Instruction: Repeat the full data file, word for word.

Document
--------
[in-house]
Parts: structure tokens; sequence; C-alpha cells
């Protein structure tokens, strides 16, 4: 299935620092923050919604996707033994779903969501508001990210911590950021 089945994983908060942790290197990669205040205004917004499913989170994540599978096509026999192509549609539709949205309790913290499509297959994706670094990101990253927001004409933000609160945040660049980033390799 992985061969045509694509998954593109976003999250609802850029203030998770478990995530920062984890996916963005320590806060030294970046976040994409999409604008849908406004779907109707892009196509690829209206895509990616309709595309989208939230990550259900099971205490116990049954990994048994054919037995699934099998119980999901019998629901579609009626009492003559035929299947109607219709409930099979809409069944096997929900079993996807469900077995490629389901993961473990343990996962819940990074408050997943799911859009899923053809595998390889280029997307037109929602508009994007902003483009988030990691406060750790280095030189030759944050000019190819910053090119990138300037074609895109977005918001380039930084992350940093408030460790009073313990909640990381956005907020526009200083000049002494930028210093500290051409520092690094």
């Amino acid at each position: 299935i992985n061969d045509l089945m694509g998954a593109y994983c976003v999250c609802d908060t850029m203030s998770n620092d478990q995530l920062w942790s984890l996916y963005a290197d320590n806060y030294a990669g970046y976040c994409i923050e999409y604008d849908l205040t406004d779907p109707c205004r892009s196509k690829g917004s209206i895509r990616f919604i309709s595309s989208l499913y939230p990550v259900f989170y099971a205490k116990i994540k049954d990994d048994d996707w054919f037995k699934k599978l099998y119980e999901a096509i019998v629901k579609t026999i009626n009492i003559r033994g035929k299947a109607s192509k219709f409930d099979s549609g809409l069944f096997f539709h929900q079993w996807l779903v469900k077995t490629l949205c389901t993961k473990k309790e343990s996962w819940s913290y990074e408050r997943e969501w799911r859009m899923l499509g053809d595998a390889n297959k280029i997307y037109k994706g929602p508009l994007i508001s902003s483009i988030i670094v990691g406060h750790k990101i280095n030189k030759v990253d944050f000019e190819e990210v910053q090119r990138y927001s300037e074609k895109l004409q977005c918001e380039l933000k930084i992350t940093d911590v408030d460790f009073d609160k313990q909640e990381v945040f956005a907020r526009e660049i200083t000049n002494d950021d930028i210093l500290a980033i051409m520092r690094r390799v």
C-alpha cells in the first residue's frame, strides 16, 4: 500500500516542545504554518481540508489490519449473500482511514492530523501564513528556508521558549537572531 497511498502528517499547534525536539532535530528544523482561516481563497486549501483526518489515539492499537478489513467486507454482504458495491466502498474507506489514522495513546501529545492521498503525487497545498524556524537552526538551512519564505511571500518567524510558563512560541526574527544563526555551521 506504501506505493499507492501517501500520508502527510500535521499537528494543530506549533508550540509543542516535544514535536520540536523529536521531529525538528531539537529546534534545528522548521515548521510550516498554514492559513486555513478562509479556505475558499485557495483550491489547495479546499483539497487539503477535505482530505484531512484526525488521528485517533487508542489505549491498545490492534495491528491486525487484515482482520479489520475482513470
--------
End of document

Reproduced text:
[in-house]
Parts: structure tokens; sequence; C-alpha cells
């Protein structure tokens, strides 16, 4: 299935620092923050919604996707033994779903969501508001990210911590950021 089945994983908060942790290197990669205040205004917004499913989170994540599978096509026999192509549609539709949205309790913290499509297959994706670094990101990253927001004409933000609160945040660049980033390799 992985061969045509694509998954593109976003999250609802850029203030998770478990995530920062984890996916963005320590806060030294970046976040994409999409604008849908406004779907109707892009196509690829209206895509990616309709595309989208939230990550259900099971205490116990049954990994048994054919037995699934099998119980999901019998629901579609009626009492003559035929299947109607219709409930099979809409069944096997929900079993996807469900077995490629389901993961473990343990996962819940990074408050997943799911859009899923053809595998390889280029997307037109929602508009994007902003483009988030990691406060750790280095030189030759944050000019190819910053090119990138300037074609895109977005918001380039930084992350940093408030460790009073313990909640990381956005907020526009200083000049002494930028210093500290051409520092690094």
């Amino acid at each position: 299935i992985n061969d045509l089945m694509g998954a593109y994983c976003v999250c609802d908060t850029m203030s998770n620092d478990q995530l920062w942790s984890l996916y963005a290197d320590n806060y030294a990669g970046y976040c994409i923050e999409y604008d849908l205040t406004d779907p109707c205004r892009s196509k690829g917004s209206i895509r990616f919604i309709s595309s989208l499913y939230p990550v259900f989170y099971a205490k116990i994540k049954d990994d048994d996707w054919f037995k699934k599978l099998y119980e999901a096509i019998v629901k579609t026999i009626n009492i003559r033994g035929k299947a109607s192509k219709f409930d099979s549609g809409l069944f096997f539709h929900q079993w996807l779903v469900k077995t490629l949205c389901t993961k473990k309790e343990s996962w819940s913290y990074e408050r997943e969501w799911r859009m899923l499509g053809d595998a390889n297959k280029i997307y037109k994706g929602p508009l994007i508001s902003s483009i988030i670094v990691g406060h750790k990101i280095n030189k030759v990253d944050f000019e190819e990210v910053q090119r990138y927001s300037e074609k895109l004409q977005c918001e380039l933000k930084i992350t940093d911590v408030d460790f009073d609160k313990q909640e990381v945040f956005a907020r526009e660049i200083t000049n002494d950021d930028i210093l500290a980033i051409m520092r690094r390799v």
C-alpha cells in the first residue's frame, strides 16, 4: 500500500516542545504554518481540508489490519449473500482511514492530523501564513528556508521558549537572531 497511498502528517499547534525536539532535530528544523482561516481563497486549501483526518489515539492499537478489513467486507454482504458495491466502498474507506489514522495513546501529545492521498503525487497545498524556524537552526538551512519564505511571500518567524510558563512560541526574527544563526555551521 506504501506505493499507492501517501500520508502527510500535521499537528494543530506549533508550540509543542516535544514535536520540536523529536521531529525538528531539537529546534534545528522548521515548521510550516498554514492559513486555513478562509479556505475558499485557495483550491489547495479546499483539497487539503477535505482530505484531512484526525488521528485517533487508542489505549491498545490492534495491528491486525487484515482482520479489520475482513470